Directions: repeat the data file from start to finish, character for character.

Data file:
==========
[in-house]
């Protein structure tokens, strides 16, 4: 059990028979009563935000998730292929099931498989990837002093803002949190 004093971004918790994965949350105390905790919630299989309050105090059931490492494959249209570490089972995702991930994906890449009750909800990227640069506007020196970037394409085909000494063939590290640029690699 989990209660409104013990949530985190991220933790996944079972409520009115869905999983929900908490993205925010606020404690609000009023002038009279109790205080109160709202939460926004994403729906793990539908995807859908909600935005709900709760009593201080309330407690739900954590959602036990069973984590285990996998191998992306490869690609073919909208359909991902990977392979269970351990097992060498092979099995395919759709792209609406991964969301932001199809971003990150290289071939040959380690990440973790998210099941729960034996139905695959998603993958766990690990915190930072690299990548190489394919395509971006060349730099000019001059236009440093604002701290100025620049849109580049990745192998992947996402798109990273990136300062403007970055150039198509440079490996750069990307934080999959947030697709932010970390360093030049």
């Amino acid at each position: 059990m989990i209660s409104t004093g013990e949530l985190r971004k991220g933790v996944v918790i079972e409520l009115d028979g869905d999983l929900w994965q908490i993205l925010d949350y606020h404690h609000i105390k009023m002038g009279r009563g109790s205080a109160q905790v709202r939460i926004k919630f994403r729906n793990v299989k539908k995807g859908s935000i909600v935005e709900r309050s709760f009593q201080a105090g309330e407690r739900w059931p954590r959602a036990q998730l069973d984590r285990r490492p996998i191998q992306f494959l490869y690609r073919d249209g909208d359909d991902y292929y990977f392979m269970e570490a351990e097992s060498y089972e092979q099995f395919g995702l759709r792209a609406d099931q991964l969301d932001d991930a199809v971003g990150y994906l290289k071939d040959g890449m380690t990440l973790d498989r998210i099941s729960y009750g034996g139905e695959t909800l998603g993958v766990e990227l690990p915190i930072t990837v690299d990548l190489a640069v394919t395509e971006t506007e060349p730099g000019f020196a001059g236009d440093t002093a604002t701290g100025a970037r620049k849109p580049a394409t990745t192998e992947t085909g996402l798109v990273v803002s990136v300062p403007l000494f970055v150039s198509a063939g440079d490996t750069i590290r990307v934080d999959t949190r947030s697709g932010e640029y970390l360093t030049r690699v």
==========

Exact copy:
[in-house]
């Protein structure tokens, strides 16, 4: 059990028979009563935000998730292929099931498989990837002093803002949190 004093971004918790994965949350105390905790919630299989309050105090059931490492494959249209570490089972995702991930994906890449009750909800990227640069506007020196970037394409085909000494063939590290640029690699 989990209660409104013990949530985190991220933790996944079972409520009115869905999983929900908490993205925010606020404690609000009023002038009279109790205080109160709202939460926004994403729906793990539908995807859908909600935005709900709760009593201080309330407690739900954590959602036990069973984590285990996998191998992306490869690609073919909208359909991902990977392979269970351990097992060498092979099995395919759709792209609406991964969301932001199809971003990150290289071939040959380690990440973790998210099941729960034996139905695959998603993958766990690990915190930072690299990548190489394919395509971006060349730099000019001059236009440093604002701290100025620049849109580049990745192998992947996402798109990273990136300062403007970055150039198509440079490996750069990307934080999959947030697709932010970390360093030049």
């Amino acid at each position: 059990m989990i209660s409104t004093g013990e949530l985190r971004k991220g933790v996944v918790i079972e409520l009115d028979g869905d999983l929900w994965q908490i993205l925010d949350y606020h404690h609000i105390k009023m002038g009279r009563g109790s205080a109160q905790v709202r939460i926004k919630f994403r729906n793990v299989k539908k995807g859908s935000i909600v935005e709900r309050s709760f009593q201080a105090g309330e407690r739900w059931p954590r959602a036990q998730l069973d984590r285990r490492p996998i191998q992306f494959l490869y690609r073919d249209g909208d359909d991902y292929y990977f392979m269970e570490a351990e097992s060498y089972e092979q099995f395919g995702l759709r792209a609406d099931q991964l969301d932001d991930a199809v971003g990150y994906l290289k071939d040959g890449m380690t990440l973790d498989r998210i099941s729960y009750g034996g139905e695959t909800l998603g993958v766990e990227l690990p915190i930072t990837v690299d990548l190489a640069v394919t395509e971006t506007e060349p730099g000019f020196a001059g236009d440093t002093a604002t701290g100025a970037r620049k849109p580049a394409t990745t192998e992947t085909g996402l798109v990273v803002s990136v300062p403007l000494f970055v150039s198509a063939g440079d490996t750069i590290r990307v934080d999959t949190r947030s697709g932010e640029y970390l360093t030049r690699v």